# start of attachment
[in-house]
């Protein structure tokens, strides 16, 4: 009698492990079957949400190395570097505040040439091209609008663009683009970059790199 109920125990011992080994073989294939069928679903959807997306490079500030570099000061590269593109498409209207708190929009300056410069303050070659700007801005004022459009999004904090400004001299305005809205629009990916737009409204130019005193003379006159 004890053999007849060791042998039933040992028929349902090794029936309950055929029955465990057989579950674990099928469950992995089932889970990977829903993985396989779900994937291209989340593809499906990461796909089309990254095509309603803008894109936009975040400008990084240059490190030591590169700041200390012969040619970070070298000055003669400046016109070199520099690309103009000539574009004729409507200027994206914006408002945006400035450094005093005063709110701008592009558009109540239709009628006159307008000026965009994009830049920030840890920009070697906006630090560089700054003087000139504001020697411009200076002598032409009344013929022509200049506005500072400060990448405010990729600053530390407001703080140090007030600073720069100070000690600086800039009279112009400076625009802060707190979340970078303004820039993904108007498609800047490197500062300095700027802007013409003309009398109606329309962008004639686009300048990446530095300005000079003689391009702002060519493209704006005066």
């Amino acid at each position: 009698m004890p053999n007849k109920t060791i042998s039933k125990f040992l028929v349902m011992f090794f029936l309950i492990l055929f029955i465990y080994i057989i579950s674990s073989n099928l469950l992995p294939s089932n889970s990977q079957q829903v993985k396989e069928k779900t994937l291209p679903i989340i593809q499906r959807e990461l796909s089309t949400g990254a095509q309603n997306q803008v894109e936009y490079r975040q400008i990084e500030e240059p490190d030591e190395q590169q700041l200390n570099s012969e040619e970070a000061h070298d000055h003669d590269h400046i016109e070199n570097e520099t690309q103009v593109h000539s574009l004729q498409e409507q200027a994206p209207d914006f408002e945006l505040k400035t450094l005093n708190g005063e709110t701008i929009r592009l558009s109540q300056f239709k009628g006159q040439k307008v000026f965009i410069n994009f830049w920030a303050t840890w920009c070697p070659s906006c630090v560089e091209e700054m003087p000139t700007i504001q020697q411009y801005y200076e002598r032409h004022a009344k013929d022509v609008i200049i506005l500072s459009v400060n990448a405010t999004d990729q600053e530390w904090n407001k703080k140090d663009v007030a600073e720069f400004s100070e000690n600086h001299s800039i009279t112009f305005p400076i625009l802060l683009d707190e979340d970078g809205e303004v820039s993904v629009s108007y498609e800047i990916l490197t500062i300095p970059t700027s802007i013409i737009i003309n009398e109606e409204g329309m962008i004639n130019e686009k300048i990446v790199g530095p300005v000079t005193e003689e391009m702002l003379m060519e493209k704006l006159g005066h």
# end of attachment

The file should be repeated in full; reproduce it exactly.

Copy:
[in-house]
């Protein structure tokens, strides 16, 4: 009698492990079957949400190395570097505040040439091209609008663009683009970059790199 109920125990011992080994073989294939069928679903959807997306490079500030570099000061590269593109498409209207708190929009300056410069303050070659700007801005004022459009999004904090400004001299305005809205629009990916737009409204130019005193003379006159 004890053999007849060791042998039933040992028929349902090794029936309950055929029955465990057989579950674990099928469950992995089932889970990977829903993985396989779900994937291209989340593809499906990461796909089309990254095509309603803008894109936009975040400008990084240059490190030591590169700041200390012969040619970070070298000055003669400046016109070199520099690309103009000539574009004729409507200027994206914006408002945006400035450094005093005063709110701008592009558009109540239709009628006159307008000026965009994009830049920030840890920009070697906006630090560089700054003087000139504001020697411009200076002598032409009344013929022509200049506005500072400060990448405010990729600053530390407001703080140090007030600073720069100070000690600086800039009279112009400076625009802060707190979340970078303004820039993904108007498609800047490197500062300095700027802007013409003309009398109606329309962008004639686009300048990446530095300005000079003689391009702002060519493209704006005066």
């Amino acid at each position: 009698m004890p053999n007849k109920t060791i042998s039933k125990f040992l028929v349902m011992f090794f029936l309950i492990l055929f029955i465990y080994i057989i579950s674990s073989n099928l469950l992995p294939s089932n889970s990977q079957q829903v993985k396989e069928k779900t994937l291209p679903i989340i593809q499906r959807e990461l796909s089309t949400g990254a095509q309603n997306q803008v894109e936009y490079r975040q400008i990084e500030e240059p490190d030591e190395q590169q700041l200390n570099s012969e040619e970070a000061h070298d000055h003669d590269h400046i016109e070199n570097e520099t690309q103009v593109h000539s574009l004729q498409e409507q200027a994206p209207d914006f408002e945006l505040k400035t450094l005093n708190g005063e709110t701008i929009r592009l558009s109540q300056f239709k009628g006159q040439k307008v000026f965009i410069n994009f830049w920030a303050t840890w920009c070697p070659s906006c630090v560089e091209e700054m003087p000139t700007i504001q020697q411009y801005y200076e002598r032409h004022a009344k013929d022509v609008i200049i506005l500072s459009v400060n990448a405010t999004d990729q600053e530390w904090n407001k703080k140090d663009v007030a600073e720069f400004s100070e000690n600086h001299s800039i009279t112009f305005p400076i625009l802060l683009d707190e979340d970078g809205e303004v820039s993904v629009s108007y498609e800047i990916l490197t500062i300095p970059t700027s802007i013409i737009i003309n009398e109606e409204g329309m962008i004639n130019e686009k300048i990446v790199g530095p300005v000079t005193e003689e391009m702002l003379m060519e493209k704006l006159g005066h």